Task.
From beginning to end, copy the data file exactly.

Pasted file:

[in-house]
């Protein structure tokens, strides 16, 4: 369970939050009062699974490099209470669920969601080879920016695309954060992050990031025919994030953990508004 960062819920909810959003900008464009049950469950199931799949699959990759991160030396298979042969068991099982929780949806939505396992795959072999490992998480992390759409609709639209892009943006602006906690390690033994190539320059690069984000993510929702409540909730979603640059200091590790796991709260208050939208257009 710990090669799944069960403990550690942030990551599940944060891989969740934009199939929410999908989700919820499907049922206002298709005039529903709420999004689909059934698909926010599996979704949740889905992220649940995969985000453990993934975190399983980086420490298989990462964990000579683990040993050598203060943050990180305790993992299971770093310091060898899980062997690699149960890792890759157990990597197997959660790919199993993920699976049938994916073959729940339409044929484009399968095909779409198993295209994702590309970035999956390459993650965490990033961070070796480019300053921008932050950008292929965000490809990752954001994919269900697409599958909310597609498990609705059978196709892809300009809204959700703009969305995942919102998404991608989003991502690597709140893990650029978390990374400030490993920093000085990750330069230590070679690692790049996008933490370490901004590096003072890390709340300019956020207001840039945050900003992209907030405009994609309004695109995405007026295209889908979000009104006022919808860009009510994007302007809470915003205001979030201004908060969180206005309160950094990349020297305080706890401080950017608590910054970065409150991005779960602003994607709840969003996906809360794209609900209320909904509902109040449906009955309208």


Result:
[in-house]
């Protein structure tokens, strides 16, 4: 369970939050009062699974490099209470669920969601080879920016695309954060992050990031025919994030953990508004 960062819920909810959003900008464009049950469950199931799949699959990759991160030396298979042969068991099982929780949806939505396992795959072999490992998480992390759409609709639209892009943006602006906690390690033994190539320059690069984000993510929702409540909730979603640059200091590790796991709260208050939208257009 710990090669799944069960403990550690942030990551599940944060891989969740934009199939929410999908989700919820499907049922206002298709005039529903709420999004689909059934698909926010599996979704949740889905992220649940995969985000453990993934975190399983980086420490298989990462964990000579683990040993050598203060943050990180305790993992299971770093310091060898899980062997690699149960890792890759157990990597197997959660790919199993993920699976049938994916073959729940339409044929484009399968095909779409198993295209994702590309970035999956390459993650965490990033961070070796480019300053921008932050950008292929965000490809990752954001994919269900697409599958909310597609498990609705059978196709892809300009809204959700703009969305995942919102998404991608989003991502690597709140893990650029978390990374400030490993920093000085990750330069230590070679690692790049996008933490370490901004590096003072890390709340300019956020207001840039945050900003992209907030405009994609309004695109995405007026295209889908979000009104006022919808860009009510994007302007809470915003205001979030201004908060969180206005309160950094990349020297305080706890401080950017608590910054970065409150991005779960602003994607709840969003996906809360794209609900209320909904509902109040449906009955309208």